“MTN’s LTE network coverage sits at 95%, after billions of rand was invested in network upgrades in recent years. There is absolutely no reason why those waiting for a fibre connection shouldn’t move to Fixed LTE.”

Collett argues that consumers are far more savvy and well informed of developments in the telecoms space than observers think. They carefully investigate the products and services they choose to spend on, and are looking for the best deals available.

The result is that Supersonic has quietly built up a side business in installing what is called a Mesh Wi-Fi network, consisting of a main Wi-Fi router connected to the standardfibre or LTE or router, and a series of additional access pointscalled plumes, placed in areas of low coverage through ahome.

The plumes – small pods that plug into any power point –connect to one another to expand the network across a wide area. Where traditional WI-FI extenders lose up to half the fibre bandwidth with every extension, the plumes maintain most of the speed regardless of how far the network is extended. All the pods connected to the same router form a single network with the same network name, eliminating the complications Wi-FI extenders usually introduce.

“The traditional Wi-Fi router has replaced the dial up connection, and we’re all happy about this – the infamous dial up tone is ingrained in the brains of anyone over the age of 30,” says Collett. “Wi-Fi revolutionised our way of life as the router gave us access to the internet without directly connecting to a modem.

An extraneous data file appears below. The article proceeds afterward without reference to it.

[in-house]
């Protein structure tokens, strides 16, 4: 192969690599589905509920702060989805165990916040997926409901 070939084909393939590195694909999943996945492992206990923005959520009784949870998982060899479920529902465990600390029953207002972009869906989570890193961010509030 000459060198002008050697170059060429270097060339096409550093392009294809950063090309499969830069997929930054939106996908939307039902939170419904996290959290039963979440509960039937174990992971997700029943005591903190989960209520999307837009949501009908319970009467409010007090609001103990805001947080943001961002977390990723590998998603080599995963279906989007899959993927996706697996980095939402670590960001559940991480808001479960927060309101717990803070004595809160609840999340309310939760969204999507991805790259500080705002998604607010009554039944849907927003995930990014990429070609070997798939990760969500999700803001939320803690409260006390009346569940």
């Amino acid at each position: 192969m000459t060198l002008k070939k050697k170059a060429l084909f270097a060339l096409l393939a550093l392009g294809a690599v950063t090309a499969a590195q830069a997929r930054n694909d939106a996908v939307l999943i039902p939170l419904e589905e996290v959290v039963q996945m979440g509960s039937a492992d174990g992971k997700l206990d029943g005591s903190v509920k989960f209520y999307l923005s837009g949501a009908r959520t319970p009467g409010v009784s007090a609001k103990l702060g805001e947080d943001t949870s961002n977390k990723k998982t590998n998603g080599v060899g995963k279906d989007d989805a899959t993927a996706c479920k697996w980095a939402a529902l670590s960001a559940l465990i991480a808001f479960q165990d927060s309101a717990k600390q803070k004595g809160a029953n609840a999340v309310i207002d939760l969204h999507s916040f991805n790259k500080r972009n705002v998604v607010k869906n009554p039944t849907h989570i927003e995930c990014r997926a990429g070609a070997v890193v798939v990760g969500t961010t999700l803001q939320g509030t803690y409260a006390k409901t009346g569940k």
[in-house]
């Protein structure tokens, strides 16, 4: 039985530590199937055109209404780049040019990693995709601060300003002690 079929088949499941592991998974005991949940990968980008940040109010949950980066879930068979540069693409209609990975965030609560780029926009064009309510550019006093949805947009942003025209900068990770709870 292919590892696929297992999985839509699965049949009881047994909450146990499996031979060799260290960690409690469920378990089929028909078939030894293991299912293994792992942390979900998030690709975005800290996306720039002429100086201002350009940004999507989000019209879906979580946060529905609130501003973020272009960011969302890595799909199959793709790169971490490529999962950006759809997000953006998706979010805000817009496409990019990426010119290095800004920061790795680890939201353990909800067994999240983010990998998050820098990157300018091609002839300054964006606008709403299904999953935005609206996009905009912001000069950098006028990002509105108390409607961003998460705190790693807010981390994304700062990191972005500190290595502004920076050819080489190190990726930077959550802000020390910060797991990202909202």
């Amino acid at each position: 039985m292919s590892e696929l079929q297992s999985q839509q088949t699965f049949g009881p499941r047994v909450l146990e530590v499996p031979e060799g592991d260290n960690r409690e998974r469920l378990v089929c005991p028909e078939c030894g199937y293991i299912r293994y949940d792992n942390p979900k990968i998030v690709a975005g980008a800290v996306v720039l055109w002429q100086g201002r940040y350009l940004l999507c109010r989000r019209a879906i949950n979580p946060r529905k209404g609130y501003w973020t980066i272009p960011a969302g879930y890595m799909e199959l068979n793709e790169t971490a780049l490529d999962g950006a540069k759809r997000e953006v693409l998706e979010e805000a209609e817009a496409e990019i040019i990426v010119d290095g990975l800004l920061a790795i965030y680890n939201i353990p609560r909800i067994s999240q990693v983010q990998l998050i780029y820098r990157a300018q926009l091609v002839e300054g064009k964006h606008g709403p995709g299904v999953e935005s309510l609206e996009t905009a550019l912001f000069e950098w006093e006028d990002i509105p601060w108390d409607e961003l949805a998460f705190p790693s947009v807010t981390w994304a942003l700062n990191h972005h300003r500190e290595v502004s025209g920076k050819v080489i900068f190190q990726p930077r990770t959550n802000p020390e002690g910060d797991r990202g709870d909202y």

“We’ve moved forward, transitioning from ADSL to fibre. While fibre allows for high speed internet access, it is still connected to your Wi-Fi router. Naturally, the further you move away from the hub, the poorer your internet connection will be. Those dead spots around the house can become frustrating when your Wi-Fi signal shows 1 bar and it takes 5 minutes to load a single web page. Mesh Wi-Fi is the solution.”

Collett says he specifically researched a product that looked good, offered app-based management and required no cables. His research led him to Silicon Valley, and the result is the Supersonic Plume Mesh network system.